After a whole lot of final fitting, rounding-over and scraping, I assembled the back of the chair. As I wrote earlier, I wanted to do this because I want to fit the remaining pieces rather than measure them, especially because of the compound angles of the side seat rails. All of the joints on the chair are pegged but I chose not to drawbore them because this oak is so dense and the pegs are so stout that I didn't think they would deform as intended. I had visions of the pieces splitting instead. A middle ground would have been to drawbore the pieces very slightly. At some point, I may try some experiments with pieces of my scrap white oak. In any case, the joints are tight and the back looks good to me, except for the one grain mismatch I mentioned earlier.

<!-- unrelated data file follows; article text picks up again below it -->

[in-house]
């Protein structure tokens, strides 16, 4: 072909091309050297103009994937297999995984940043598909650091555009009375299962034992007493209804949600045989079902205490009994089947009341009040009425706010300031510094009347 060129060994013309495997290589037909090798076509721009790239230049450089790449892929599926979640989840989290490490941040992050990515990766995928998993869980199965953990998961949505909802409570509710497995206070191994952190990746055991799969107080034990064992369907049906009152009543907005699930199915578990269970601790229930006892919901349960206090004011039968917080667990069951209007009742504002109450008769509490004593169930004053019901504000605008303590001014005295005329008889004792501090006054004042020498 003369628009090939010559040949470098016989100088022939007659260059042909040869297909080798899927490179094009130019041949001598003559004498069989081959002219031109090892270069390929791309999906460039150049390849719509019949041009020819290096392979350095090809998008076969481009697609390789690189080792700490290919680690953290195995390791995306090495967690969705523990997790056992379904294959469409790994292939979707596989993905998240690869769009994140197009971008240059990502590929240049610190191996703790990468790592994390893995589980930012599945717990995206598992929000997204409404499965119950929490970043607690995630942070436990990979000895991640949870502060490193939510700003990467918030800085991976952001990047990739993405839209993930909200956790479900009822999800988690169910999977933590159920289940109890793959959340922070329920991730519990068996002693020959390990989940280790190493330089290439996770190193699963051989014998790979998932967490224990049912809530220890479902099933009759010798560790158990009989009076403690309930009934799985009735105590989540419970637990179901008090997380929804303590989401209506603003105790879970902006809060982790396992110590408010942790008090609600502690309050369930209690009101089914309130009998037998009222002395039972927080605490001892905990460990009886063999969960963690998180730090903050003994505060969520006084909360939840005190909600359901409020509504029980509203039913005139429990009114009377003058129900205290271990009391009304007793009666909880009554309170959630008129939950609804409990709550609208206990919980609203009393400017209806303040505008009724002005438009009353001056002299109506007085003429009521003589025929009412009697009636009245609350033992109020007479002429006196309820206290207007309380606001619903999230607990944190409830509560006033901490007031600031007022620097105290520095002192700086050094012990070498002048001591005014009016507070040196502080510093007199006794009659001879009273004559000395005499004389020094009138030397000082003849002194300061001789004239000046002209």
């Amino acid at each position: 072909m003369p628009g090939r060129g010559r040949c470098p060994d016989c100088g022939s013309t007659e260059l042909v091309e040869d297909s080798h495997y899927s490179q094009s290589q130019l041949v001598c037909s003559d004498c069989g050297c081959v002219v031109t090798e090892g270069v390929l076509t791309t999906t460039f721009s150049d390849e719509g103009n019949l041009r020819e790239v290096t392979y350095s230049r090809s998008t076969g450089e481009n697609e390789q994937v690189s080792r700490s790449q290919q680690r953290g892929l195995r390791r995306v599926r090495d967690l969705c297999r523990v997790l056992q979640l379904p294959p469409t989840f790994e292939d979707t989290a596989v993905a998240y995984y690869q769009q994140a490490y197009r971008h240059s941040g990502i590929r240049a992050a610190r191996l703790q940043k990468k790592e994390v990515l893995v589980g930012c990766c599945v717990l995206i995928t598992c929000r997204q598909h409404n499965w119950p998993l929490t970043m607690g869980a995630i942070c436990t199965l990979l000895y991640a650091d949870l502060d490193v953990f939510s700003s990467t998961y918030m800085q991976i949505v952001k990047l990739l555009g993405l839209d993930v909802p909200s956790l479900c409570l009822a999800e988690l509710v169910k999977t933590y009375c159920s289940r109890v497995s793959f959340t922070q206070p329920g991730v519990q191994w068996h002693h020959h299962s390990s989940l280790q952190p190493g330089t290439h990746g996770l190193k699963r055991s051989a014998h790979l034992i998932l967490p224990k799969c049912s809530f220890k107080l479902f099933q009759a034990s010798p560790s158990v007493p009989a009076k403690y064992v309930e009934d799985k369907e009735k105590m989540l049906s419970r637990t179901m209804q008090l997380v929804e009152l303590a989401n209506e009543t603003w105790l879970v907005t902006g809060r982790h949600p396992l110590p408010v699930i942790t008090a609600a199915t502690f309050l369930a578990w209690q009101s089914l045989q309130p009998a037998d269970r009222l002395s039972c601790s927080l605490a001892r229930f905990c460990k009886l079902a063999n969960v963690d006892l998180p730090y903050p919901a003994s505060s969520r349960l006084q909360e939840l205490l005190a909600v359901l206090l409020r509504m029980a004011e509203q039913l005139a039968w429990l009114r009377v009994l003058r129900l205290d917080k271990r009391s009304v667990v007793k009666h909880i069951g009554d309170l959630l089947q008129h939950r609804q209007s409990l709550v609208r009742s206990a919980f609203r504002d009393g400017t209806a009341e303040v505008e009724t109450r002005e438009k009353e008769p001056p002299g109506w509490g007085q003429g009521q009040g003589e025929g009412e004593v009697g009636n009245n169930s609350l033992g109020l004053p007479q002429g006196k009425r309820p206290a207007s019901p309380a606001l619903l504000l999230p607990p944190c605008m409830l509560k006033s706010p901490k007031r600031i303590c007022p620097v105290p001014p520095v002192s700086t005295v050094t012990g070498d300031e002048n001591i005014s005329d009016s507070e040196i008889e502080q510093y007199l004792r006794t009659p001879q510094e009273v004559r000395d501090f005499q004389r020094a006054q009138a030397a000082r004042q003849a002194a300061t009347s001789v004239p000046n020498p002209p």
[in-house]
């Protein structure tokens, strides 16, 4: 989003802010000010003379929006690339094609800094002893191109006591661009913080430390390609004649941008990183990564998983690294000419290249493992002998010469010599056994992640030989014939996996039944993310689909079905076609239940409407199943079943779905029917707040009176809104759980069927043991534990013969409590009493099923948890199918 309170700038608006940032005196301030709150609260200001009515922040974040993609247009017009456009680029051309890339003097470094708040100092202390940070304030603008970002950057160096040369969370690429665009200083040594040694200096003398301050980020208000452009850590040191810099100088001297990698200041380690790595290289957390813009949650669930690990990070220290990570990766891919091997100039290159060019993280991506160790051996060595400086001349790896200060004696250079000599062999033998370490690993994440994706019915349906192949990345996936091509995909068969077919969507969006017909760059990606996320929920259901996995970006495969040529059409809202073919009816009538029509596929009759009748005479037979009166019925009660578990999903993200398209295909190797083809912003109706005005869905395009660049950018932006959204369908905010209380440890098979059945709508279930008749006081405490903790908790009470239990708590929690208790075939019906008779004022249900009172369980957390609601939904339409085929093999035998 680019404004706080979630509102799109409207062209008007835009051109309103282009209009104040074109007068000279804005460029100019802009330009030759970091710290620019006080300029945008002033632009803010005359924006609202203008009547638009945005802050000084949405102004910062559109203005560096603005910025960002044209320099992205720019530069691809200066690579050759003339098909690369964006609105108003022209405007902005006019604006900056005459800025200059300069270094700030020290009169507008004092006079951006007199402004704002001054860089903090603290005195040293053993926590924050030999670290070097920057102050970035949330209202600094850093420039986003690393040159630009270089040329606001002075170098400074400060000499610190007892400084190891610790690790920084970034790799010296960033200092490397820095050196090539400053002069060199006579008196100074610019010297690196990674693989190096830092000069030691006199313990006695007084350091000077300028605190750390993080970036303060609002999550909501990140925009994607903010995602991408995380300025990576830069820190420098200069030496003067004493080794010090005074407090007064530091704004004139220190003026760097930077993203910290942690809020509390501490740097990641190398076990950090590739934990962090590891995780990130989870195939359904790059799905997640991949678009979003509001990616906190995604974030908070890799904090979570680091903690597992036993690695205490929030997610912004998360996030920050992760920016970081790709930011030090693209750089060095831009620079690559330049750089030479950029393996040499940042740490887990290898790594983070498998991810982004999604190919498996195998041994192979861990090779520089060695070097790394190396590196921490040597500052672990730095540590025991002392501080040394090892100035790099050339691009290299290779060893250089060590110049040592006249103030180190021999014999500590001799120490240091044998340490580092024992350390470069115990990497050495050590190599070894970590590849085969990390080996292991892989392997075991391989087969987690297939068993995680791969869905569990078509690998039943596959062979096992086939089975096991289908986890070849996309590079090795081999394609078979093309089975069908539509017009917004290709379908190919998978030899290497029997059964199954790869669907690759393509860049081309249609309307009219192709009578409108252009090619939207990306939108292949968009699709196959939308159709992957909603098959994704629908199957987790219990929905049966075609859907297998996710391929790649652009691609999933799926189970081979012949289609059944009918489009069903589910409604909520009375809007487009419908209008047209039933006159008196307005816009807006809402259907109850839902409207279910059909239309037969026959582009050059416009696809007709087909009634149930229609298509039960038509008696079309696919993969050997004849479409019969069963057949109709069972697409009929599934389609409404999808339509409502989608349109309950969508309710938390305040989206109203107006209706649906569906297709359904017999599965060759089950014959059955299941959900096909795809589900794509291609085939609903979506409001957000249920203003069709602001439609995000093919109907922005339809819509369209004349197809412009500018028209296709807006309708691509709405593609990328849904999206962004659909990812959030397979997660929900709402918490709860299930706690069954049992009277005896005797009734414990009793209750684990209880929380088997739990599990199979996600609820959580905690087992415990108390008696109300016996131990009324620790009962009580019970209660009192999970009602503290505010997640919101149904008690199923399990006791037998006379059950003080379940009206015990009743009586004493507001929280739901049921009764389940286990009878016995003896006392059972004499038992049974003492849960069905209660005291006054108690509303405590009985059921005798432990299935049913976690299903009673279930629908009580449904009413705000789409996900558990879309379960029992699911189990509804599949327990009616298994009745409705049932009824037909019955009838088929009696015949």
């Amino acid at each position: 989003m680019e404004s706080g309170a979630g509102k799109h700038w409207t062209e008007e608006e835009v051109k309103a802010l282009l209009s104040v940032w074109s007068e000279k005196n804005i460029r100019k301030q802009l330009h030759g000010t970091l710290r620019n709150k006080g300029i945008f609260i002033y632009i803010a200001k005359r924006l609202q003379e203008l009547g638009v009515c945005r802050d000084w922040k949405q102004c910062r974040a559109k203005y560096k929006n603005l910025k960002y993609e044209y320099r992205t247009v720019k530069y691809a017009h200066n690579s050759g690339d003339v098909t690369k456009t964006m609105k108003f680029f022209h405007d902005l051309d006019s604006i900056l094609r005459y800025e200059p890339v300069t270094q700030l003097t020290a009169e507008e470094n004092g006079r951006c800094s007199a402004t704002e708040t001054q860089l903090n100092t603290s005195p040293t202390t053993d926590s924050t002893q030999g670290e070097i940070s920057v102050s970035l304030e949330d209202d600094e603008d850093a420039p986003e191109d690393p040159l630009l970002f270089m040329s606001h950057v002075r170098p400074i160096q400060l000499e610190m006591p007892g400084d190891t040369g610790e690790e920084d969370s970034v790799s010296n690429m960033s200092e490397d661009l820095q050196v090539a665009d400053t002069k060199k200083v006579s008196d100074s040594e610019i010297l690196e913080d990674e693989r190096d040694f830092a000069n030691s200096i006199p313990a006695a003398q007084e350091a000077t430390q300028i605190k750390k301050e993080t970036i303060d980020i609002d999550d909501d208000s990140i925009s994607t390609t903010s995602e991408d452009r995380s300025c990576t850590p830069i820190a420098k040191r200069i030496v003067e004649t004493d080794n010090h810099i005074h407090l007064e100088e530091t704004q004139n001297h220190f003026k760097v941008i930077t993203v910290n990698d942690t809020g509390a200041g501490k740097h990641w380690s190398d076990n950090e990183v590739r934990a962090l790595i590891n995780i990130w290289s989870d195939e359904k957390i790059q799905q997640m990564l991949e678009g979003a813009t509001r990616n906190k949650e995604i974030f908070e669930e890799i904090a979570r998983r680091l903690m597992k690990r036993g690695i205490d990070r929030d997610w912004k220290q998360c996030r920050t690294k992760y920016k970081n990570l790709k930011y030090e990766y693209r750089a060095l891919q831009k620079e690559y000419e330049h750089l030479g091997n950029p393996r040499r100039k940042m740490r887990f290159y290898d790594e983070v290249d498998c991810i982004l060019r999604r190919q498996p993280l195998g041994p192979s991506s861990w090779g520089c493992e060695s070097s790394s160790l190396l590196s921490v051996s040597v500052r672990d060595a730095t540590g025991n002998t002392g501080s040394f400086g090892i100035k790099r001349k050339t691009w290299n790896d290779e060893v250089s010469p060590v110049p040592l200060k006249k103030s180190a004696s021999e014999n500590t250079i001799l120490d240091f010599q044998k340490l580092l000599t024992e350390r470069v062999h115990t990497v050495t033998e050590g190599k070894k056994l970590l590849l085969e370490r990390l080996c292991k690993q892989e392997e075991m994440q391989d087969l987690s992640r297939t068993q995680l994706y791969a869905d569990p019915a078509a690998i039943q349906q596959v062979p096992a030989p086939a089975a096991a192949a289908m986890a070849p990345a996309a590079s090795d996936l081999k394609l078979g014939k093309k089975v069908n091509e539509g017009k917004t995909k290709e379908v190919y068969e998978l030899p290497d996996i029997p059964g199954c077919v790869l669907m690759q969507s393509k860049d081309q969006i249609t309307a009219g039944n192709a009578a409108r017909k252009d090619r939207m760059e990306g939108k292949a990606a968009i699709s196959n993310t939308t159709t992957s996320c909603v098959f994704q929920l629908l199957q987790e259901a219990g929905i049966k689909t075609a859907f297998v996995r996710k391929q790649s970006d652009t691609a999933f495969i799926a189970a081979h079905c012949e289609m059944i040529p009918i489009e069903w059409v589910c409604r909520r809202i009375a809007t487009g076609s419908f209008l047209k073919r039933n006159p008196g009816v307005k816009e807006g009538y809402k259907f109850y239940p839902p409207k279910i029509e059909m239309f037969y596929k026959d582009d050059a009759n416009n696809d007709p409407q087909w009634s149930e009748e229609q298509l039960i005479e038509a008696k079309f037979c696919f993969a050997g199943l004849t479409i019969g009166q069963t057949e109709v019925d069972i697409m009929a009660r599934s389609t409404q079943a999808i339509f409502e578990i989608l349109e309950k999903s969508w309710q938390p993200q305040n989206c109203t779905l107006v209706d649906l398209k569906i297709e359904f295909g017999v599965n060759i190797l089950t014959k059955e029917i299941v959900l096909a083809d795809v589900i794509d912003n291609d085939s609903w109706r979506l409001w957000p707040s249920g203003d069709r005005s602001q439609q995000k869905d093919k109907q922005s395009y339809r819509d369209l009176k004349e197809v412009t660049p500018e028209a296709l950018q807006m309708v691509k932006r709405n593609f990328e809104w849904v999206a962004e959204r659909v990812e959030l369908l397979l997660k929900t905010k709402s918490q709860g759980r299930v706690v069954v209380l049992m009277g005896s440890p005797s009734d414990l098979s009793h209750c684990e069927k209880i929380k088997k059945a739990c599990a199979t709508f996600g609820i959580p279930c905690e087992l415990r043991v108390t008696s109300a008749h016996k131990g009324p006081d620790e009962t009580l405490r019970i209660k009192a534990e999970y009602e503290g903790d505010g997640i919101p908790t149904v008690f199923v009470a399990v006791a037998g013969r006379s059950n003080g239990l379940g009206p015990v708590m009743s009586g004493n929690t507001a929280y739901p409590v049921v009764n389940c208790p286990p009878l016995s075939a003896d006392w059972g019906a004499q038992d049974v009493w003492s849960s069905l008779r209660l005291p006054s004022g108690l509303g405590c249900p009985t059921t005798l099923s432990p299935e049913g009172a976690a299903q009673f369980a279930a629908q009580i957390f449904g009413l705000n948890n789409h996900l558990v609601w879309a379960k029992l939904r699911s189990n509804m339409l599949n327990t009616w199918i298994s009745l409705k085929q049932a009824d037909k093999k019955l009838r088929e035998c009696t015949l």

The next step was to make the front legs and fit them to the side rails. Here is what I have:
It was a relief to see the front legs vertical and things looking roughly as they should. You can see in the front picture how the side seat rails slope up and out. The chair is a full 4 inches wider in the front, which seems like quite a lot to me but it does give the chair the appearance of receiving you with "open arms."
So now it's on to making and fitting the stretchers and arms. The arms have a substantial curve to form a second Timberline Arch and I'll have to make a template for them. I'll also have to take a trip back to the lumber yard to see if the whiskey distillers have left any quartersawn white oak because I don't have material suitable for the arms.